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1 hour ago, dallysingh101 said:

Nothing to do with hate. I just feel given the widespread emasculation of Sikh males, the last thing we need is another bloke acting girly. 

Any criticism/questioning of the feminisation that is taking place is always conflated with hatred.

 

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5 hours ago, Ranjeet01 said:

However, the sons are ruled by their wives and therefore have to be less close their own parents to ensure that their marriages are successful.

(Edit: need to rephrase what I wrote. My English is shocking today)

Edited by MisterrSingh

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4 hours ago, dallysingh101 said:

AM I missing something? I didn't see Mata Bhag Kaur in that list?

She was not on that list.

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A wife’s best defense against a troublesome mother-in-law.

 

Not all mother-in-laws are troublesome, but when they are troublesome they are a great source of frustration for wives.   Most wives who face this problem try to solve it by putting pressure on their husband to intervene. Wives can bring a great deal of pressure to bear on their husbands in the form of denial of sex and threatened divorce, but in this case their go-to solution is shockingly ineffective.

Ironically the reason wives find themselves powerless against their mother-in-laws is their having taken on the power position in the marriage.  Once they did this they created a de facto matriarchy.  As the more senior member of the clan the mother-in-law outranks the wife.  Putting pressure on the husband doesn’t work in this situation because the husband isn’t acting as the leader and protector of his household;  he is trying to placate two women who are effectively in positions of authority over him.  The mother-in-law will sense this even if she couldn’t articulate it.  When her son requests that she change her behavior the mother-in-law sees him for what he is;  he is a messenger from the wife, whom the mother-in-law outranks.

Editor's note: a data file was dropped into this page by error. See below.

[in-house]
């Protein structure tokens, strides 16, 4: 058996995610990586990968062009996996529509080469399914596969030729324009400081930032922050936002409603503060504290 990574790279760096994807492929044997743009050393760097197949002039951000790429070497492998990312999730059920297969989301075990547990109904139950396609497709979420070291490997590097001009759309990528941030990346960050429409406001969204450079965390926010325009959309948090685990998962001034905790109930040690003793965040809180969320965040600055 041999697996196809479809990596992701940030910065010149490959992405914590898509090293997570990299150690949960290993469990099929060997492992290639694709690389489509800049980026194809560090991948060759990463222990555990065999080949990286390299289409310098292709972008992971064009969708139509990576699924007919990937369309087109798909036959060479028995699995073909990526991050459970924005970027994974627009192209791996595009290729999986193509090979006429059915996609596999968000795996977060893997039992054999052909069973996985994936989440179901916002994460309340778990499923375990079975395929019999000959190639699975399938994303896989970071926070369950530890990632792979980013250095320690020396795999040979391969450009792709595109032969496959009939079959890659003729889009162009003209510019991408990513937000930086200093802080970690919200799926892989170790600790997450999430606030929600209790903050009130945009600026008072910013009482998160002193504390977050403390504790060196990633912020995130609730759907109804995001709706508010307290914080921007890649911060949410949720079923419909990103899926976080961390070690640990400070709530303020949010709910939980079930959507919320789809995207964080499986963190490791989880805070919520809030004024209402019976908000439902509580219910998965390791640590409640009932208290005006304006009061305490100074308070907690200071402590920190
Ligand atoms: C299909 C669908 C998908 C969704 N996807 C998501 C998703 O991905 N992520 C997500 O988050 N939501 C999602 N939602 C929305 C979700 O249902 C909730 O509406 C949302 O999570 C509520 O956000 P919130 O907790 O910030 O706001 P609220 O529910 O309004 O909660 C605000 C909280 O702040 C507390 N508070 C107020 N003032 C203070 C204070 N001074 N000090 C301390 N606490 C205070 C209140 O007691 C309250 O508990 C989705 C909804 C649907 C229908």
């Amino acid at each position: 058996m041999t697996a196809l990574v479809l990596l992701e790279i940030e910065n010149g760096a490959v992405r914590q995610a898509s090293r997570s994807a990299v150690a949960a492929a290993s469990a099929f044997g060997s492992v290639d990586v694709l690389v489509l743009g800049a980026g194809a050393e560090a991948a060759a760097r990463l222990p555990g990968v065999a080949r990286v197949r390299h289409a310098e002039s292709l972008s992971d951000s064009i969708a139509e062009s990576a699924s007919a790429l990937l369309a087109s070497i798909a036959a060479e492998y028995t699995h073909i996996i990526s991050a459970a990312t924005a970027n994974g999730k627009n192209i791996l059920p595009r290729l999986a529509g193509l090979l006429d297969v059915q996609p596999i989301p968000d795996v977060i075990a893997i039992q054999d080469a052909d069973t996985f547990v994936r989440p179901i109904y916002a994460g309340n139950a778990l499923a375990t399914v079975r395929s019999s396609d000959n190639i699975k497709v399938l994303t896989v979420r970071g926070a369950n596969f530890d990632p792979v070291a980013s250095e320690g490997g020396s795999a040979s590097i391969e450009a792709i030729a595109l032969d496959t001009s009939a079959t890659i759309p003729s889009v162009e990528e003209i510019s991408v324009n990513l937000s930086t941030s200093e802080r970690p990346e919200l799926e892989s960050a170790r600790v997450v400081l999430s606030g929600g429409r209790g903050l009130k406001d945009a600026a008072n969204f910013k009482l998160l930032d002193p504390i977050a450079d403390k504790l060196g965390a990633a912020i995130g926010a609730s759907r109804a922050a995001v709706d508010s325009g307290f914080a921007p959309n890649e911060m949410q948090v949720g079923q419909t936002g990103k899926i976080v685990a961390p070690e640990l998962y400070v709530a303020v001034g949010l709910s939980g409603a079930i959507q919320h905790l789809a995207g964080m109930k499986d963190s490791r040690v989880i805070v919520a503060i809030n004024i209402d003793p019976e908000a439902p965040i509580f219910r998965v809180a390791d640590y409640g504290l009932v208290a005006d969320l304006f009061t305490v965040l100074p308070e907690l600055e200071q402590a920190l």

The solution is simple;  the wife needs to relinquish the position of head of household and cede that position to her husband.  This means she needs to abandon her tools of manipulation over her husband, not ratchet them up.  This will take some time and effort, and there are simple steps a wife can take to encourage her husband to start taking on the role of leader and protector.

The solution isn’t foolproof, but it is extremely effective.  Nearly all men are highly protective of those they lead, and if they see themselves as head of the household they will start to naturally see themselves as their wife’s protector.  The mother-in-law will also sense the change, and since the husband is now acting under his own natural authority she will take him seriously in a way she never did with the wife or when she saw him as the wife’s ambassador.

My wife has given this advice to married women in her circle, and while most were aghast at the idea of allowing their husband to lead the ones who followed the advice were amazed at the results.  In many cases the mother-in-law not only ultimately settled down, but became downright pleasant to the daughter-in-law.  In one case the formerly at odds mother-in-law and daughter-in-law now actually enjoy each other’s company so much they regularly go shopping and to lunch together.